Occupant performance and building energy consumption with different philosophies of determining acceptable thermal conditions
Publication: Research - peer-review › Journal article – Annual report year: 2009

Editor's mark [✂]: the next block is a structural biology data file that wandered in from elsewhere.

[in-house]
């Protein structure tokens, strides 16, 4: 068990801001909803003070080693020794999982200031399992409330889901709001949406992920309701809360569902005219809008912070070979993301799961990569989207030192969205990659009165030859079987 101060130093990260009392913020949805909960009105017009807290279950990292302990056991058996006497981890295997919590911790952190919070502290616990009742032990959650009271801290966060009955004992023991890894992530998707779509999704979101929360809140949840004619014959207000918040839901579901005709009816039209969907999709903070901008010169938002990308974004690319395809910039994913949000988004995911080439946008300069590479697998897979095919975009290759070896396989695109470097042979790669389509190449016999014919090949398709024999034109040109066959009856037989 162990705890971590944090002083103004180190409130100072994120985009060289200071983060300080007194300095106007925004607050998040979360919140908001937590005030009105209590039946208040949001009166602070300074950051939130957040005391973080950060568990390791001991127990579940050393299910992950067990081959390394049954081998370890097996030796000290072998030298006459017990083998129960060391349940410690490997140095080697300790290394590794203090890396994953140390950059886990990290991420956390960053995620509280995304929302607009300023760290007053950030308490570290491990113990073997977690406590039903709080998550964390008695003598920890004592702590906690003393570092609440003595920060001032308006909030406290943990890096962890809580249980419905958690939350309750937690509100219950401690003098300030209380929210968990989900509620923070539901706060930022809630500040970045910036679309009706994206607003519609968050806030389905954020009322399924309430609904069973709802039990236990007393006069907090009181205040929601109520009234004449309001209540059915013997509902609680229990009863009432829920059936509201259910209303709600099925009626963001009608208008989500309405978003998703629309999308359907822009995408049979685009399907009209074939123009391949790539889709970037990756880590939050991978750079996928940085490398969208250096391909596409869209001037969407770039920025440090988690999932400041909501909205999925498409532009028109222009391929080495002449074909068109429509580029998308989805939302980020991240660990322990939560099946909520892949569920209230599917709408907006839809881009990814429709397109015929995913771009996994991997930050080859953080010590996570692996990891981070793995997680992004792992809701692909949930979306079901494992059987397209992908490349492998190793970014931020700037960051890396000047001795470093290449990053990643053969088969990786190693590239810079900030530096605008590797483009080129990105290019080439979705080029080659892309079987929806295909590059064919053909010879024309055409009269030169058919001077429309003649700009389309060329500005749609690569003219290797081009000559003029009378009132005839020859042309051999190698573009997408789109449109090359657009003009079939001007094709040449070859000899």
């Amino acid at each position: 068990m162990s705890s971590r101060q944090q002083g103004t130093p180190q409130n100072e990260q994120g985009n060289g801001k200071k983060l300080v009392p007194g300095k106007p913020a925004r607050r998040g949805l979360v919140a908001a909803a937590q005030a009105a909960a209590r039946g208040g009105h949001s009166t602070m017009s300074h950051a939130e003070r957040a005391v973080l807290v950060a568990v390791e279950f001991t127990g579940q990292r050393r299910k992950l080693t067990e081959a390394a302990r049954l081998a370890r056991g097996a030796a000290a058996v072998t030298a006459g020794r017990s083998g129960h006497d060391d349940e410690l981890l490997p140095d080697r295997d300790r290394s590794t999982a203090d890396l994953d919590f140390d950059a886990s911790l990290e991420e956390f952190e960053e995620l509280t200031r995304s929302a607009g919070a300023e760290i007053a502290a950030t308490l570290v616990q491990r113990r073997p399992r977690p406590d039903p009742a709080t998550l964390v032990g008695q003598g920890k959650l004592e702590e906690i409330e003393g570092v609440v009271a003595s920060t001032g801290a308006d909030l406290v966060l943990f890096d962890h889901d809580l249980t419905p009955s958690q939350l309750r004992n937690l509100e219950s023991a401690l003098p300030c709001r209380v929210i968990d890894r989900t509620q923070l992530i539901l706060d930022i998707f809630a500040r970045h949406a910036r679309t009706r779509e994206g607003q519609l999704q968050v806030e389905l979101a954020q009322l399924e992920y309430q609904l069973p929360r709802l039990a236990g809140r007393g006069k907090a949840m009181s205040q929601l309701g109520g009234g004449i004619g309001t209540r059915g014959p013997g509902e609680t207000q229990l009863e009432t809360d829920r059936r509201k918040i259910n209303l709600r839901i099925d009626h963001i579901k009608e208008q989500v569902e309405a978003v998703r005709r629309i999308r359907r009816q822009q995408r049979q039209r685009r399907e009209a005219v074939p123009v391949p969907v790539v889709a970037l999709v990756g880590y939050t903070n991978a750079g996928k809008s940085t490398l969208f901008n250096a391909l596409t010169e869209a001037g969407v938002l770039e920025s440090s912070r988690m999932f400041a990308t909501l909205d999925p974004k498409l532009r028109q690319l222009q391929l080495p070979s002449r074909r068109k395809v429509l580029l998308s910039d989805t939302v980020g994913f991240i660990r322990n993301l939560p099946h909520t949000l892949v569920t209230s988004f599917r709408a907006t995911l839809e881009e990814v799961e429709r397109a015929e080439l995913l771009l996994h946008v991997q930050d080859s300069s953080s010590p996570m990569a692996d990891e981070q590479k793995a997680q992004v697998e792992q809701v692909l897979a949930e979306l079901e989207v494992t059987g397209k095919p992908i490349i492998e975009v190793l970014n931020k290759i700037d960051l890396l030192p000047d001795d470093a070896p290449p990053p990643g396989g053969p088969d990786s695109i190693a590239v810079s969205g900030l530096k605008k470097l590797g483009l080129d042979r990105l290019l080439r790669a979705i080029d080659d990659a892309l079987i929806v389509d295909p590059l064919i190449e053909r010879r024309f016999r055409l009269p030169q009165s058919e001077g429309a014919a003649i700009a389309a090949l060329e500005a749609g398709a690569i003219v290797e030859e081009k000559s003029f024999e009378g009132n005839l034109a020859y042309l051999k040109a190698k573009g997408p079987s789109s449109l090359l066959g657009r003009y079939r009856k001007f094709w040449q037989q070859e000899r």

Based on building energy and indoor environment simulations, this study uses a recently developed method relying on Bayesian Network theory to estimate and compare the consequences for occupant performance and energy consumption of applying temperature criteria set according to the adaptive model of thermal comfort and the more conventional PMV model. Simulations were carried out for an example building with two configurations (with and without mechanical cooling) located in tropical, subtropical, and temperate climate regions. Even though indoor temperatures differed significantly between building configurations, especially in the tropical climate, the estimated performance differed only modestly between configurations. However, energy consumption was always lower in buildings without mechanical cooling, particularly so in the tropical climate. The findings indicate that determining acceptable indoor thermal environments with the adaptive comfort model may result in significant energy savings and at the same time will not have large consequences for the mental performance of occupants.
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